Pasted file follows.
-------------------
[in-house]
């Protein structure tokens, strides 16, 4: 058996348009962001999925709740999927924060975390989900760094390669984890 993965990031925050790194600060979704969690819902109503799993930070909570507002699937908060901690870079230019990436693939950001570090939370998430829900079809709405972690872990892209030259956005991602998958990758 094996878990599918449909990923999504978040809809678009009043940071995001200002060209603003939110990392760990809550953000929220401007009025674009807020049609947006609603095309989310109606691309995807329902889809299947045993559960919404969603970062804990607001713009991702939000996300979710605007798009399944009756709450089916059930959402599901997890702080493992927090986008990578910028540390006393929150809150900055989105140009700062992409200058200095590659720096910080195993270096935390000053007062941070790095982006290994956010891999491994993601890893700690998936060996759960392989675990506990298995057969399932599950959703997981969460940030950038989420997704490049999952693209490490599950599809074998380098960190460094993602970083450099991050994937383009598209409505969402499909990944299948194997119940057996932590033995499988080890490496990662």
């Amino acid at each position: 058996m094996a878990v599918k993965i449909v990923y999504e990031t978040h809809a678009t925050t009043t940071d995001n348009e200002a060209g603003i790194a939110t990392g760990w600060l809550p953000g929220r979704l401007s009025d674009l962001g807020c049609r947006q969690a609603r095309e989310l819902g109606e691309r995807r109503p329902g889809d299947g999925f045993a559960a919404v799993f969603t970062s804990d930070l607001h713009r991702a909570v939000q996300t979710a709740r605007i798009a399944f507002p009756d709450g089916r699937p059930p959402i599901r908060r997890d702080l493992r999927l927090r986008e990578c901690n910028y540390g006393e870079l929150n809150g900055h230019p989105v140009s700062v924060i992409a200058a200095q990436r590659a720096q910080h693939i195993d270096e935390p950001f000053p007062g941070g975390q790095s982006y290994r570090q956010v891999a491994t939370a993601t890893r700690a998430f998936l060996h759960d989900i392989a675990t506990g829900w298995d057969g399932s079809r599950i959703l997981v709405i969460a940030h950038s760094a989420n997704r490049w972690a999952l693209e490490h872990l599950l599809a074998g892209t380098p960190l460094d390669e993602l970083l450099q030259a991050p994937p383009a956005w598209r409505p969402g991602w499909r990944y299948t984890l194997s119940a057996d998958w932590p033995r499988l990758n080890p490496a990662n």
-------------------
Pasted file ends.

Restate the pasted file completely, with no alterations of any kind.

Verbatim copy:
[in-house]
């Protein structure tokens, strides 16, 4: 058996348009962001999925709740999927924060975390989900760094390669984890 993965990031925050790194600060979704969690819902109503799993930070909570507002699937908060901690870079230019990436693939950001570090939370998430829900079809709405972690872990892209030259956005991602998958990758 094996878990599918449909990923999504978040809809678009009043940071995001200002060209603003939110990392760990809550953000929220401007009025674009807020049609947006609603095309989310109606691309995807329902889809299947045993559960919404969603970062804990607001713009991702939000996300979710605007798009399944009756709450089916059930959402599901997890702080493992927090986008990578910028540390006393929150809150900055989105140009700062992409200058200095590659720096910080195993270096935390000053007062941070790095982006290994956010891999491994993601890893700690998936060996759960392989675990506990298995057969399932599950959703997981969460940030950038989420997704490049999952693209490490599950599809074998380098960190460094993602970083450099991050994937383009598209409505969402499909990944299948194997119940057996932590033995499988080890490496990662």
């Amino acid at each position: 058996m094996a878990v599918k993965i449909v990923y999504e990031t978040h809809a678009t925050t009043t940071d995001n348009e200002a060209g603003i790194a939110t990392g760990w600060l809550p953000g929220r979704l401007s009025d674009l962001g807020c049609r947006q969690a609603r095309e989310l819902g109606e691309r995807r109503p329902g889809d299947g999925f045993a559960a919404v799993f969603t970062s804990d930070l607001h713009r991702a909570v939000q996300t979710a709740r605007i798009a399944f507002p009756d709450g089916r699937p059930p959402i599901r908060r997890d702080l493992r999927l927090r986008e990578c901690n910028y540390g006393e870079l929150n809150g900055h230019p989105v140009s700062v924060i992409a200058a200095q990436r590659a720096q910080h693939i195993d270096e935390p950001f000053p007062g941070g975390q790095s982006y290994r570090q956010v891999a491994t939370a993601t890893r700690a998430f998936l060996h759960d989900i392989a675990t506990g829900w298995d057969g399932s079809r599950i959703l997981v709405i969460a940030h950038s760094a989420n997704r490049w972690a999952l693209e490490h872990l599950l599809a074998g892209t380098p960190l460094d390669e993602l970083l450099q030259a991050p994937p383009a956005w598209r409505p969402g991602w499909r990944y299948t984890l194997s119940a057996d998958w932590p033995r499988l990758n080890p490496a990662n």